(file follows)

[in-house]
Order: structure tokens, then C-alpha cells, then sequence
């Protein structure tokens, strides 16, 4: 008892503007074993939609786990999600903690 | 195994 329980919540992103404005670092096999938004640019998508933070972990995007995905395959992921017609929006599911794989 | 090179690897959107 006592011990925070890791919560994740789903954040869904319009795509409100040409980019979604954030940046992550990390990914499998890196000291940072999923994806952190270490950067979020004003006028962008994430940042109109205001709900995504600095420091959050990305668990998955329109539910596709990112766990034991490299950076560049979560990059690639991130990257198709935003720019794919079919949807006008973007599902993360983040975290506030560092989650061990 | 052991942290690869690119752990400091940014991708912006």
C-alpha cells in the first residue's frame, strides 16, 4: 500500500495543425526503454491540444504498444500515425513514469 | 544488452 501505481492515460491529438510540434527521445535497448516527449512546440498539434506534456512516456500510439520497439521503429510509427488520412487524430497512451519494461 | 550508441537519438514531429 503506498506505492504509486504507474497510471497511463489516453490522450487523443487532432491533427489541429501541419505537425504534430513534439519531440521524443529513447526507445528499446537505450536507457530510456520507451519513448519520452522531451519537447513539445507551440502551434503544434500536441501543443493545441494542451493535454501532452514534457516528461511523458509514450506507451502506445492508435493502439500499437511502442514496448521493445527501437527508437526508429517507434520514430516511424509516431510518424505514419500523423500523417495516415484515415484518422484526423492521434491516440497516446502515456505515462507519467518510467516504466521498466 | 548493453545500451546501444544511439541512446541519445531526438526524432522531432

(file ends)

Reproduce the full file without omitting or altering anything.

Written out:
[in-house]
Order: structure tokens, then C-alpha cells, then sequence
């Protein structure tokens, strides 16, 4: 008892503007074993939609786990999600903690 | 195994 329980919540992103404005670092096999938004640019998508933070972990995007995905395959992921017609929006599911794989 | 090179690897959107 006592011990925070890791919560994740789903954040869904319009795509409100040409980019979604954030940046992550990390990914499998890196000291940072999923994806952190270490950067979020004003006028962008994430940042109109205001709900995504600095420091959050990305668990998955329109539910596709990112766990034991490299950076560049979560990059690639991130990257198709935003720019794919079919949807006008973007599902993360983040975290506030560092989650061990 | 052991942290690869690119752990400091940014991708912006």
C-alpha cells in the first residue's frame, strides 16, 4: 500500500495543425526503454491540444504498444500515425513514469 | 544488452 501505481492515460491529438510540434527521445535497448516527449512546440498539434506534456512516456500510439520497439521503429510509427488520412487524430497512451519494461 | 550508441537519438514531429 503506498506505492504509486504507474497510471497511463489516453490522450487523443487532432491533427489541429501541419505537425504534430513534439519531440521524443529513447526507445528499446537505450536507457530510456520507451519513448519520452522531451519537447513539445507551440502551434503544434500536441501543443493545441494542451493535454501532452514534457516528461511523458509514450506507451502506445492508435493502439500499437511502442514496448521493445527501437527508437526508429517507434520514430516511424509516431510518424505514419500523423500523417495516415484515415484518422484526423492521434491516440497516446502515456505515462507519467518510467516504466521498466 | 548493453545500451546501444544511439541512446541519445531526438526524432522531432